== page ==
Setting up a LAMP stack for local web development


Today I'm going to show you how to set up a popular open source software stack for building websites and web applications. This stack is called LAMP which is short for:

  • Linux - the operating system
  • Apache - the web server
  • MySQL - the relational database
  • PHP - the scripting language for dynamic websites

Although there are many possible stack combinations, LAMP is probably the most popular and is well tried and tested. It is also a very good choice if you're doing Drupal development.

For the GNU/Linux OS, I've chosen Ubuntu 14.04 LTS. Ubuntu is a great choice as a desktop OS as it has a user-friendly interface, great support and everything pretty much works out of the box. I won't go into the details of how to set up Ubuntu as there are many tutorials already out there on this. The only advice I'd give is to make sure the system has sufficient computing resources, so setting it up in something like Virtualbox with limited memory isn't recommended. Also, if you wish to set up Linux as a dual boot (a good way to go), I'd recommend this particular structure explained by Matthew Moore Dual Boot the non-traditional way.

The first thing we are going to do is install Tasksel, a Ubuntu/Debian tool for installing multiple related packages. This will allow us to install the entire LAMP stack in one simple process.

  • Open a terminal session from the Ubuntu desktop (ctrl-alt-t).
  • Type in sudo apt-get install tasksel and follow the prompts.

Once Tasksel is installed, we then install the LAMP stack.

  • type in sudo tasksel to start the Tasksel application.
  • Use the arrow key to navigate down to "LAMP server", hit the spacebar to select this option and then Enter to start the installation process.

During the install process you will be prompted to create a password for the mySQL root user. You should do so (and don't forget to record it for future reference).

We can do a quick check that the Apache webserver is working by opening a browser (Firefox is pre-installed with Ubuntu) and typing localhost into the address bar and pressing Enter. This should open up the Apache2 Ubuntu Default Page.

It is also very useful to look at the configuration of the stack by doing the following:

  • Navigate to the default website's location by entering the following command:
    cd /var/www/html
  • Create a new file with default text editor by entering the following command:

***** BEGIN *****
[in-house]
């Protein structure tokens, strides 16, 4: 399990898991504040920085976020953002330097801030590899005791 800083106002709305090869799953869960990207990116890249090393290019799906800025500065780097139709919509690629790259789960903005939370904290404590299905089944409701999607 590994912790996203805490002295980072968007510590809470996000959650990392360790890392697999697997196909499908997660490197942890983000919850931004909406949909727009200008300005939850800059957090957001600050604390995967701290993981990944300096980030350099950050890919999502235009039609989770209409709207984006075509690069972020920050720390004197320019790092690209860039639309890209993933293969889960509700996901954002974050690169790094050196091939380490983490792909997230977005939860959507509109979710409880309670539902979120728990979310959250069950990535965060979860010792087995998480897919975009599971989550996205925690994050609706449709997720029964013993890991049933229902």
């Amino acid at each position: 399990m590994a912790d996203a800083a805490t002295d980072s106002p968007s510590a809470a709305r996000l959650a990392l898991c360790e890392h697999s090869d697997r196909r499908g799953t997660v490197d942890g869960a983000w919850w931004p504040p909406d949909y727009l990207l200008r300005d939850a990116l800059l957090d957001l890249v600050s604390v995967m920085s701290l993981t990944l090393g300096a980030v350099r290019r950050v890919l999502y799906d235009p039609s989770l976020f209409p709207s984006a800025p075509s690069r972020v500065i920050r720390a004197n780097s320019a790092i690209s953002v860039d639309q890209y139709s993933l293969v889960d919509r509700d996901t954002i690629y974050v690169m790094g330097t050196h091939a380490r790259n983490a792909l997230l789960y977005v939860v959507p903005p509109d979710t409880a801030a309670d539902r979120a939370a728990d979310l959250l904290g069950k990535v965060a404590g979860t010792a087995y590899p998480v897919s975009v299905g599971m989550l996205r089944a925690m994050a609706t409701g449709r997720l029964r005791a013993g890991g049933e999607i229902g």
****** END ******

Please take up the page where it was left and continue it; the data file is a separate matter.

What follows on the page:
sudo nano phpinfo.php
  • Type the following into the newly created file:
  • Save the file by pressing ctrl-x, then Y and Enter.
  • Open the browser, type localhost/phpinfo.php into the address bar and press Enter. This should display all the php configuration information.

The final step in setting up the basic stack is to install phpMyAdmin. This is a handy GUI for managing your MySQL databases. To install, type in the following command:
sudo apt-get install phpmyadmin

There will be a number of prompts throughout the installation process. The first one is as follows:

Check that Yes is selected and press Enter. You will then be prompted for a password and to confirm it (and don't forget to record it for future reference).

Next you should be prompted for the web server you want configured with phpMyAdmin.

You should select Apache2 by pressing the spacebar (note it won't be selected just because the red hightlight is focused on it. The asterisk must appear.) and press Enter.

Once installed you should open your browser and enter the following into the address bar: localhost/phpmyadmin

The following log in screen should appear:

Log in using the mySQL root user password you entered when installing the LAMP stack. This will get you into the main database management screen.

Congratulations, you've now completed the basic LAMP setup. Next we will look at setting up virtual hosts so you can set up and run multiple websites/domains on your machine.

Note: on the odd chance you run into problems with the phpMyAdmin install, you will need to completely uninstall it and then reinstall it and try again. A good sign that the install hasn't worked is if you don't get the prompts shown above during the install process. If you find you can't properly uninstall it with sudo apt-get -f remove phpmyadmin then follow the advice from this forum Can't Remove phpMyAdmin.

Richard McCulloch's picture
Richard is a Director and the Senior Consultant of Single Version Pty Ltd. He is a strong supporter of free and open source software and especially how it can be used to empower businesses large and small. Richard holds degrees in science, BSc(Hons.), and business, MBA, and is a keen web developer and information technologist. He is a member of the Drupal Association and uses Drupal as the CMS of choice due to its power and flexibility and how it keeps pace with the evolving web due to the amazing community of people behind it.